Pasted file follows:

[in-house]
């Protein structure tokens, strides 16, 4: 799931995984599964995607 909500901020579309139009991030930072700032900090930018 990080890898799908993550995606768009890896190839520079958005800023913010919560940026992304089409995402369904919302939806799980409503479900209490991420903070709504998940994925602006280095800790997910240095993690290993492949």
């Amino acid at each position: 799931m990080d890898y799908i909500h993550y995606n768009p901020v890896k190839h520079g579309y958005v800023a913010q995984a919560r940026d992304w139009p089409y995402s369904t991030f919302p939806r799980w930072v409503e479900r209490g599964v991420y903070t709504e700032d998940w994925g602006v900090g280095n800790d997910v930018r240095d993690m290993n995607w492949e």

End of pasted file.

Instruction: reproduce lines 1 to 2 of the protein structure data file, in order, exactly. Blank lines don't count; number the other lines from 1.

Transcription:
[in-house]
């Protein structure tokens, strides 16, 4: 799931995984599964995607 909500901020579309139009991030930072700032900090930018 990080890898799908993550995606768009890896190839520079958005800023913010919560940026992304089409995402369904919302939806799980409503479900209490991420903070709504998940994925602006280095800790997910240095993690290993492949």